The YCE Great Tea Debate continues with our first featured tea: Rhubarb and Cream
We British were, apparently, the first to recognise the myriad gastronomic uses of rhubarb. Yorkshire once produced 90% of the world’s winter forced rhubarb in its rhubarb triangle. In fact, the name ‘Yorkshire forced rhubarb’ has been protected since February 2010. This tea was blended to taste like rhubarb pie with fresh dairy cream. ‘A lovely togetherness in one cup of tea’, according to our suppliers. Made from black tea with the addition of blackberry and lime leaves, jasmine, safflower and sunflower petals, neither rhubarb nor cream has been used in the making of this tea.
We followed the brewing instructions for this delicious loose leaf tea, steeping for five minutes in a pot, and were amazed to discover this tea does actually smell of rhubarb pie.
Lauren says: The smell hits you as soon as you put the cup to your lips and you can taste the rhubarb straightaway. I usually drink it with milk which makes it creamier but this is great without.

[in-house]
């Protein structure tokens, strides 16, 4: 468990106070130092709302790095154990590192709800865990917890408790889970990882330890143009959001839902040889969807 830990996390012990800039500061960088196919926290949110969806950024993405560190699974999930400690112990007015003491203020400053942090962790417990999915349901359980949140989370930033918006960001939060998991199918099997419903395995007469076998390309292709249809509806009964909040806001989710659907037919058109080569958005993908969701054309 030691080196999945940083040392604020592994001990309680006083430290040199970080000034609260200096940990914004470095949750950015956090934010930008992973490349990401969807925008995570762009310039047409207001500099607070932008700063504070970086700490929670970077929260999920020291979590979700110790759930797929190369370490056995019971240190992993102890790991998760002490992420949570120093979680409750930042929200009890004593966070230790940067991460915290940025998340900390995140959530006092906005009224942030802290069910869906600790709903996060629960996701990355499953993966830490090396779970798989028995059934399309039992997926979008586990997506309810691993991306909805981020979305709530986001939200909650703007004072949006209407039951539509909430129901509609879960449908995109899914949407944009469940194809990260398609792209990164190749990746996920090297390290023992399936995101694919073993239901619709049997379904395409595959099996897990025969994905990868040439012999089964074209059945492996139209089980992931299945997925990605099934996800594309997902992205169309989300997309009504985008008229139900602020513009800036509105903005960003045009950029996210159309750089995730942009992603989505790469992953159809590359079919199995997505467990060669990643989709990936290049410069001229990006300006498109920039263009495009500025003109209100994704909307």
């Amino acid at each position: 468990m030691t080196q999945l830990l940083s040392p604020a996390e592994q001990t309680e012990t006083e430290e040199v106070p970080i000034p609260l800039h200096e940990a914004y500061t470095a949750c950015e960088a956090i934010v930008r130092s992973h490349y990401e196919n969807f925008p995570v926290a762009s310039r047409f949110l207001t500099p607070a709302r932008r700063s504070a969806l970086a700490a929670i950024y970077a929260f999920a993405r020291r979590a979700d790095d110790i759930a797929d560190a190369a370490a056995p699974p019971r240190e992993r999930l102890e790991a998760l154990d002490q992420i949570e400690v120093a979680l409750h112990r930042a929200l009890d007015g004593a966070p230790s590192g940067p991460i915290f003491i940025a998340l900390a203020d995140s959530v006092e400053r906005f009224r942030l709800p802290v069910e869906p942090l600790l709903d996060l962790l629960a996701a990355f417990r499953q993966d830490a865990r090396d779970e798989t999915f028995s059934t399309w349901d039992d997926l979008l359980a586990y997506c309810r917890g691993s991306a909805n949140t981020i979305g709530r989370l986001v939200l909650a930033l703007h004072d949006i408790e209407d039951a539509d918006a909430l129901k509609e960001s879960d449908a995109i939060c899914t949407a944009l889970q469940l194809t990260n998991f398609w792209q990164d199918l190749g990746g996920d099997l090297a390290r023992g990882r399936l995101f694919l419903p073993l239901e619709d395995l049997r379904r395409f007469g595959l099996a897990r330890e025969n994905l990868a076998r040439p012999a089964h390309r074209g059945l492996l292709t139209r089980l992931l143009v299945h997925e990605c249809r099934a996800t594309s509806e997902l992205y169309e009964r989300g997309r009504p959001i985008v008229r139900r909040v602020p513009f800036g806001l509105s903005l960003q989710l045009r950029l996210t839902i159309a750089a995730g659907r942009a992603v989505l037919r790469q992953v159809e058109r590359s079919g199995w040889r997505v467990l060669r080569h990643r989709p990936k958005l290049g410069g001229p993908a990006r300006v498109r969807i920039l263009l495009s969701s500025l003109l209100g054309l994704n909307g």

Lucy says: it tastes like a strawberry and cream boiled sweet, which I love but I also think it would make a lovely iced tea on a hot summer’s day.
Using a heaped teaspoon of tea steeped for five minutes in 170-200ml of boiling water per cup, pour through a strainer over a glass filled with ice, sit back and enjoy. Key to a good iced tea is to brew slightly stronger as the ice dilutes the tea further.
Not only does this loose leaf tea have the tart, sweet taste of rhubarb and cream, the leaves also mirror the pink-red and cream colours of one of our favourite puddings.
Keep an eye out for news of our next tea tasting and see if you agree with any of us.